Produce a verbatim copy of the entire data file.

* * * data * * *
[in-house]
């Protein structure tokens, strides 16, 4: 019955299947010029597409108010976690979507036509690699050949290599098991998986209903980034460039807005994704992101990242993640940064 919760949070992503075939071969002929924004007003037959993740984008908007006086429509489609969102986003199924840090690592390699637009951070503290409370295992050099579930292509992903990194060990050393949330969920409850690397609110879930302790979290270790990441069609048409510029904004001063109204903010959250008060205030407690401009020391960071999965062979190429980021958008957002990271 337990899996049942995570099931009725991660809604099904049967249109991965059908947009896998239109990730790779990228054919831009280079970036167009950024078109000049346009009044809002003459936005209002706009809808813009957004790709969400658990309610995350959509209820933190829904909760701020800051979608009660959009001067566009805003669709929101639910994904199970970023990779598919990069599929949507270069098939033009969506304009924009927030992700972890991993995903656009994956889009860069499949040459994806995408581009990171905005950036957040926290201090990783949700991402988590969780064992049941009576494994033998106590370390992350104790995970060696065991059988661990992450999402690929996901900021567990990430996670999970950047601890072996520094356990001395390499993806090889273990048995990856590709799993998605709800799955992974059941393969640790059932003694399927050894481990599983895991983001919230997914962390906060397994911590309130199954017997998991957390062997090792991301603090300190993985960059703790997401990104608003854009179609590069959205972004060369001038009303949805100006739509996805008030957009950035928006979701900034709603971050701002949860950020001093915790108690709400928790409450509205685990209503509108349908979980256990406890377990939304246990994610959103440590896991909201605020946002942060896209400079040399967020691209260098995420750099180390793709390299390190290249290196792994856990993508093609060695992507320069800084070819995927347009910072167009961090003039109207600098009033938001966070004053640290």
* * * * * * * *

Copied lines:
[in-house]
């Protein structure tokens, strides 16, 4: 019955299947010029597409108010976690979507036509690699050949290599098991998986209903980034460039807005994704992101990242993640940064 919760949070992503075939071969002929924004007003037959993740984008908007006086429509489609969102986003199924840090690592390699637009951070503290409370295992050099579930292509992903990194060990050393949330969920409850690397609110879930302790979290270790990441069609048409510029904004001063109204903010959250008060205030407690401009020391960071999965062979190429980021958008957002990271 337990899996049942995570099931009725991660809604099904049967249109991965059908947009896998239109990730790779990228054919831009280079970036167009950024078109000049346009009044809002003459936005209002706009809808813009957004790709969400658990309610995350959509209820933190829904909760701020800051979608009660959009001067566009805003669709929101639910994904199970970023990779598919990069599929949507270069098939033009969506304009924009927030992700972890991993995903656009994956889009860069499949040459994806995408581009990171905005950036957040926290201090990783949700991402988590969780064992049941009576494994033998106590370390992350104790995970060696065991059988661990992450999402690929996901900021567990990430996670999970950047601890072996520094356990001395390499993806090889273990048995990856590709799993998605709800799955992974059941393969640790059932003694399927050894481990599983895991983001919230997914962390906060397994911590309130199954017997998991957390062997090792991301603090300190993985960059703790997401990104608003854009179609590069959205972004060369001038009303949805100006739509996805008030957009950035928006979701900034709603971050701002949860950020001093915790108690709400928790409450509205685990209503509108349908979980256990406890377990939304246990994610959103440590896991909201605020946002942060896209400079040399967020691209260098995420750099180390793709390299390190290249290196792994856990993508093609060695992507320069800084070819995927347009910072167009961090003039109207600098009033938001966070004053640290």